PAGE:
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Broken Landscape : Confronting India’s Water-Energy Choke Point

Cara Tejpal reviews the documentary Broken Landscape, directed by Michael T. Miller.

Book Details

Director: Michael T. Miller
Run Time: 13.28 minutes

“Before, the river was our source of water. Now the people do not touch it.” Downstream from the rat-hole mines that have pillaged much of Meghalaya’s landscape, Kip Amtra, Kharkhana village headman, dismally recovers a nugget of coal from the banks of the Myntdu river.

The lethal cocktail of injustices brewing in Meghalaya’s coal-laden interiors is served as a palatable shot in Broken Landscape. Produced as part of ‘Global Choke Point’, a collaborative project between Circle of Blue and the Wilson Centre, the documentary examines the conflicting demands for water, food and energy in this northeastern state.

In April 2014, the National Green Tribunal placed a ban on Meghalaya’s unregulated rat-hole coal mining that yields over five million metric tons of hand-mined coal each year. In doing so it stirred turmoil among the powerful mining lobby, the underpaid Nepalese migrant workers (who work in near criminal conditions) and vested political interests, while providing some salve to the land and those who still depend on it for a livelihood.

Through a series of poignantly-crafted interviews, the filmmakers introduce viewers to the ongoing struggle between the mining and environmental lobbies, as well as the collateral damage wreaked upon the disenfranchised. Served in true documentary style with no deference for glitzy graphics or even a narrative voiceover, Broken Landscape dutifully covers elements of human rights violations, migration, environmental destruction and the jarring inequity that characterises much of India. Commendable, considering the entire film runs for less than a quarter of an hour.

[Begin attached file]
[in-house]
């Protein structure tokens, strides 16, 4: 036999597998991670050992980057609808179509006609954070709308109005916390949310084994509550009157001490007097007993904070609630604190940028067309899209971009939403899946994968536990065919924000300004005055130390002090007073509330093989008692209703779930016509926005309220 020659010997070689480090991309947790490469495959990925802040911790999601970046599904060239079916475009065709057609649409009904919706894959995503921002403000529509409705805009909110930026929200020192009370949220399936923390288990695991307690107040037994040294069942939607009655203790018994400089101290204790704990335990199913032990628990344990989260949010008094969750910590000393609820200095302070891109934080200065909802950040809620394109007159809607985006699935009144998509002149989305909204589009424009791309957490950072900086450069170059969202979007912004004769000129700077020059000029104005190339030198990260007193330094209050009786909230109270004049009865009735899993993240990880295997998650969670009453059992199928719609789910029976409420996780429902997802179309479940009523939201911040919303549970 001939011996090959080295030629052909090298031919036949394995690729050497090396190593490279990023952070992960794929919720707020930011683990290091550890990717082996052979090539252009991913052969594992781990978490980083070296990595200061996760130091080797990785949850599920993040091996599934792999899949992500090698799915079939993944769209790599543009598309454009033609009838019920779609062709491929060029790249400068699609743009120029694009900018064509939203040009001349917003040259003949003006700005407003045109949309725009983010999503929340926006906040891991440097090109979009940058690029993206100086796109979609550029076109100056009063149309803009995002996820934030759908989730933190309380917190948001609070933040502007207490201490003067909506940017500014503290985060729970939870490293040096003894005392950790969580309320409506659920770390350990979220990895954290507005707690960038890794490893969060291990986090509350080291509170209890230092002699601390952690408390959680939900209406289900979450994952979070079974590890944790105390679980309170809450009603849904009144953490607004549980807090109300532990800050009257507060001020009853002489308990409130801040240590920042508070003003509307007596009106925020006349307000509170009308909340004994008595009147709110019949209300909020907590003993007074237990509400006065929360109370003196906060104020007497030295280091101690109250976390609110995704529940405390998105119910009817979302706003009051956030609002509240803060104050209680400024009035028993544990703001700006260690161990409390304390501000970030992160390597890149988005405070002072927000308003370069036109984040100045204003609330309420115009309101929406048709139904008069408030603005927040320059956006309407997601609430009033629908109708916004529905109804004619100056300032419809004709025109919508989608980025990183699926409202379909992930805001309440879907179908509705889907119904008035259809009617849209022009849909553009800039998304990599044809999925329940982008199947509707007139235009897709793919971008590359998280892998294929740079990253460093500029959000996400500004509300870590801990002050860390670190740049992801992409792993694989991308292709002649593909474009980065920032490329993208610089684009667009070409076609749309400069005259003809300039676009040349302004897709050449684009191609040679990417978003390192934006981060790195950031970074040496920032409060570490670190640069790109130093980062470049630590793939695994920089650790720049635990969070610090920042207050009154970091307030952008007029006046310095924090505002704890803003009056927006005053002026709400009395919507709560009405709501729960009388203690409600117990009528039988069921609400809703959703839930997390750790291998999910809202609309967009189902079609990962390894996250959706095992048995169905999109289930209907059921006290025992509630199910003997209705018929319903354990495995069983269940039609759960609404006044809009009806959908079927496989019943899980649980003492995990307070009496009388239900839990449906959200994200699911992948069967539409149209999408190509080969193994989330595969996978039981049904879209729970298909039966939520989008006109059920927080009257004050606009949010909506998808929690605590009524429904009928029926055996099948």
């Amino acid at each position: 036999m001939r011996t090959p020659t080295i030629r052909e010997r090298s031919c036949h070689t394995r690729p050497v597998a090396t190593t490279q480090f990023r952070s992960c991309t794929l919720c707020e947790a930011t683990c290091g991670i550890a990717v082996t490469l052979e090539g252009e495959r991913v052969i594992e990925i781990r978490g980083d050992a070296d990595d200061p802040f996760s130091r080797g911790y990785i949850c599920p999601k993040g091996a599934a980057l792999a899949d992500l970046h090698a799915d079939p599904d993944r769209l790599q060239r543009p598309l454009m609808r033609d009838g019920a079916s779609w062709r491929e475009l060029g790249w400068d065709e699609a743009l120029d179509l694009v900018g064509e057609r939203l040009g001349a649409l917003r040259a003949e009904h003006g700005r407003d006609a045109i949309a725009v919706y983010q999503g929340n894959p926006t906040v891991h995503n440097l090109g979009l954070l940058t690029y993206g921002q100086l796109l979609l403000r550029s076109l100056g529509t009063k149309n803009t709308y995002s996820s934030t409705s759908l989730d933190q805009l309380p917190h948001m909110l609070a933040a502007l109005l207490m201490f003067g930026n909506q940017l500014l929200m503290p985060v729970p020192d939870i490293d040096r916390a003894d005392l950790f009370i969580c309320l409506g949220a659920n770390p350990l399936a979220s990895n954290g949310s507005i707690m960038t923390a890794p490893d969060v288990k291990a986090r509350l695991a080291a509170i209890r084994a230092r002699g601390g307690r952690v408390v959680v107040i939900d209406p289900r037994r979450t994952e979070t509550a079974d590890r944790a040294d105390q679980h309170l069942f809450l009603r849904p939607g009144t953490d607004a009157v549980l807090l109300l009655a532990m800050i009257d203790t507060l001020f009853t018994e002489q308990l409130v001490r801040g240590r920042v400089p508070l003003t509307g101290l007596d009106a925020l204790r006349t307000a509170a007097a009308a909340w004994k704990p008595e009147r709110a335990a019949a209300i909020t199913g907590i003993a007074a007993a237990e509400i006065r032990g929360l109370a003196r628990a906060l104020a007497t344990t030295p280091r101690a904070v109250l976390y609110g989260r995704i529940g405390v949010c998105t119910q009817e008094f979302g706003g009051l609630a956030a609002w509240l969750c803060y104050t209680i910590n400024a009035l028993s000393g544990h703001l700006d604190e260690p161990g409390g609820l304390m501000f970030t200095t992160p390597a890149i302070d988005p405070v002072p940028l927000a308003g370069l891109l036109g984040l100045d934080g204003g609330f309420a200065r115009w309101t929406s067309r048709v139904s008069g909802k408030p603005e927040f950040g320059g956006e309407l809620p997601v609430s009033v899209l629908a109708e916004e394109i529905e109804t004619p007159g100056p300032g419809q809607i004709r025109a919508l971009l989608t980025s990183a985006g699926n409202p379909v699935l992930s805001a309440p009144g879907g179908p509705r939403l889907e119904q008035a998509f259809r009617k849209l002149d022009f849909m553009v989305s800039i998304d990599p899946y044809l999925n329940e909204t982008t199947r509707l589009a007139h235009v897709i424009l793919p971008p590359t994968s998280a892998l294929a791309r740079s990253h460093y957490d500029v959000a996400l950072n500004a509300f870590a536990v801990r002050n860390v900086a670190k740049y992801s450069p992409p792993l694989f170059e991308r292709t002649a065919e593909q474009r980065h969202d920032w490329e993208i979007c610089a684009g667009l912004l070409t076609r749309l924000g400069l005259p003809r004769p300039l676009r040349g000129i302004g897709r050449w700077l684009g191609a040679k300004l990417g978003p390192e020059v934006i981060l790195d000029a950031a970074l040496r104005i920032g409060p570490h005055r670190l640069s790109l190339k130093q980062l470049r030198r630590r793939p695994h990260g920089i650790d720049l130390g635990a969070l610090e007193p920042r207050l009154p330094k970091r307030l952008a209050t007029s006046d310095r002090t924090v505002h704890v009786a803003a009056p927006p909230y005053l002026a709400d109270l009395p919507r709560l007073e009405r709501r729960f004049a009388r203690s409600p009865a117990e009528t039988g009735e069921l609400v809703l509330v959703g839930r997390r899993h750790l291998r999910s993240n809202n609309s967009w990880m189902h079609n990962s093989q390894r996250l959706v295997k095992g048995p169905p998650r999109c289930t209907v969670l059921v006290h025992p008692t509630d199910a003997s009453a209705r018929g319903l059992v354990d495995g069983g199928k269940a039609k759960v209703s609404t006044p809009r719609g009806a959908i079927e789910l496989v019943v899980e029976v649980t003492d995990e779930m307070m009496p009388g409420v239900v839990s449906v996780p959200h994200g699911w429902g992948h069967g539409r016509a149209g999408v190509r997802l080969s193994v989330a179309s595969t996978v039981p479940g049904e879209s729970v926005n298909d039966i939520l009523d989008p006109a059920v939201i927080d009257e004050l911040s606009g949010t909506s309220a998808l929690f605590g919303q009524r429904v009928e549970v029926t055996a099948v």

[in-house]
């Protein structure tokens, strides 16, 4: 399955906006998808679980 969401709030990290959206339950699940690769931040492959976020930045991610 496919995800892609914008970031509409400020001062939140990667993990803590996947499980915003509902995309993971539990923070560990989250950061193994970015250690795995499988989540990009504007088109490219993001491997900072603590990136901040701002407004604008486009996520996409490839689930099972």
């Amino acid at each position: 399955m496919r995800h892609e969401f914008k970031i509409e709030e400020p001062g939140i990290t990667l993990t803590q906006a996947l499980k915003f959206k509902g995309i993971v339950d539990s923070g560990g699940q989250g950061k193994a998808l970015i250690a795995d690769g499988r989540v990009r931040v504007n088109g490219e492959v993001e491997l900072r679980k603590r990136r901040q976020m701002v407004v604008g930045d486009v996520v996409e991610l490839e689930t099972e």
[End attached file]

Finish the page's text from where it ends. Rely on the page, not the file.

Strengthened by the investigations of Helpme Mormen, a reporter from The Shillong Times, the film strips away much of the development façade that the coal lobby propagates. “Less than five per cent of the people in the coal mine area really benefited from the mining,” he says, and the accompanying footage backs his claim. What it does not and cannot do, though, is provide alternative livelihoods to the mine-dependent workers.

Freely available on the Circle of Blue website (www.circleofblue.org), this film should be bookmarked by anyone interested in environment, economics and human rights, or for that matter, anyone pondering the conundrum of our greed for energy and our need for water.

Reviewed by Cara Tejpal

First appeared in: Sanctuary Asia, April 2015.

 
 
 

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